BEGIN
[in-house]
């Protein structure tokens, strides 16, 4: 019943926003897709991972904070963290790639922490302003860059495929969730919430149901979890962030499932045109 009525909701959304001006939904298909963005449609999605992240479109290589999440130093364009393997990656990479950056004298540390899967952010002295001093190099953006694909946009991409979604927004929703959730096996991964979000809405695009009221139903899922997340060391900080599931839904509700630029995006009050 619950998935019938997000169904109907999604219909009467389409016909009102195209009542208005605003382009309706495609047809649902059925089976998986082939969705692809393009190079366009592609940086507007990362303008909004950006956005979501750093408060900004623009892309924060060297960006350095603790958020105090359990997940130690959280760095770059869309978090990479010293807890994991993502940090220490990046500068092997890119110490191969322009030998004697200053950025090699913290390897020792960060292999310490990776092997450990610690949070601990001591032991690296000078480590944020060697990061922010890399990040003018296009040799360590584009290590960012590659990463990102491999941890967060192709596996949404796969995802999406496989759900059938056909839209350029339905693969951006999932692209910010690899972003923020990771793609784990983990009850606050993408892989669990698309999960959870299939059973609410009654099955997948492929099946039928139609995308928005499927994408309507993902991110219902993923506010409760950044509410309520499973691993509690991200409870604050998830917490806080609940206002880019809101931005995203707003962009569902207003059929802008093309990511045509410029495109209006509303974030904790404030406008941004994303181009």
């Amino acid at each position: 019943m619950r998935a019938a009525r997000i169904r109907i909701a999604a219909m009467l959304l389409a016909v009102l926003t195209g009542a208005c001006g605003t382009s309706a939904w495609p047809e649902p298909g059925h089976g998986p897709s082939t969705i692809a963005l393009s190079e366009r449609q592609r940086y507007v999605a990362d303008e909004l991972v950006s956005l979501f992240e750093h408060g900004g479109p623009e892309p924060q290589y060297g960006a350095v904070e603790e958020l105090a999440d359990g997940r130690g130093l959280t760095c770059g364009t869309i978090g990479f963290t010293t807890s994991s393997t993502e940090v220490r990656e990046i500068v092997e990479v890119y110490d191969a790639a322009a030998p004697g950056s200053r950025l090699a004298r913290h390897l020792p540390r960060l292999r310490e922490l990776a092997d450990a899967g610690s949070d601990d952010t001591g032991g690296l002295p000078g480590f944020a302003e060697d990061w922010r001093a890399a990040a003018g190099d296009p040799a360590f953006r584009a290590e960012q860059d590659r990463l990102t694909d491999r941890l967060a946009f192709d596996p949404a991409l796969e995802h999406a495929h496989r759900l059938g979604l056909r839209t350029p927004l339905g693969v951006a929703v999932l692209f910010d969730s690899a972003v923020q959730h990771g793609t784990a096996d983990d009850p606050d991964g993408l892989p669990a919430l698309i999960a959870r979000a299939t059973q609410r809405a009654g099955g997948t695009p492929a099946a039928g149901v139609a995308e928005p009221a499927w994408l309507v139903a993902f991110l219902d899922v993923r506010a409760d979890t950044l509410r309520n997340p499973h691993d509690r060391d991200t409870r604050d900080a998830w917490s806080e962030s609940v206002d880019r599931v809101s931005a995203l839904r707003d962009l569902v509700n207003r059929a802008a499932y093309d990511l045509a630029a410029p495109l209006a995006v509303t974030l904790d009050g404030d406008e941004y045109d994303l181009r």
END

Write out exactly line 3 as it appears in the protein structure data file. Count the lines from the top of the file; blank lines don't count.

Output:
């Amino acid at each position: 019943m619950r998935a019938a009525r997000i169904r109907i909701a999604a219909m009467l959304l389409a016909v009102l926003t195209g009542a208005c001006g605003t382009s309706a939904w495609p047809e649902p298909g059925h089976g998986p897709s082939t969705i692809a963005l393009s190079e366009r449609q592609r940086y507007v999605a990362d303008e909004l991972v950006s956005l979501f992240e750093h408060g900004g479109p623009e892309p924060q290589y060297g960006a350095v904070e603790e958020l105090a999440d359990g997940r130690g130093l959280t760095c770059g364009t869309i978090g990479f963290t010293t807890s994991s393997t993502e940090v220490r990656e990046i500068v092997e990479v890119y110490d191969a790639a322009a030998p004697g950056s200053r950025l090699a004298r913290h390897l020792p540390r960060l292999r310490e922490l990776a092997d450990a899967g610690s949070d601990d952010t001591g032991g690296l002295p000078g480590f944020a302003e060697d990061w922010r001093a890399a990040a003018g190099d296009p040799a360590f953006r584009a290590e960012q860059d590659r990463l990102t694909d491999r941890l967060a946009f192709d596996p949404a991409l796969e995802h999406a495929h496989r759900l059938g979604l056909r839209t350029p927004l339905g693969v951006a929703v999932l692209f910010d969730s690899a972003v923020q959730h990771g793609t784990a096996d983990d009850p606050d991964g993408l892989p669990a919430l698309i999960a959870r979000a299939t059973q609410r809405a009654g099955g997948t695009p492929a099946a039928g149901v139609a995308e928005p009221a499927w994408l309507v139903a993902f991110l219902d899922v993923r506010a409760d979890t950044l509410r309520n997340p499973h691993d509690r060391d991200t409870r604050d900080a998830w917490s806080e962030s609940v206002d880019r599931v809101s931005a995203l839904r707003d962009l569902v509700n207003r059929a802008a499932y093309d990511l045509a630029a410029p495109l209006a995006v509303t974030l904790d009050g404030d406008e941004y045109d994303l181009r």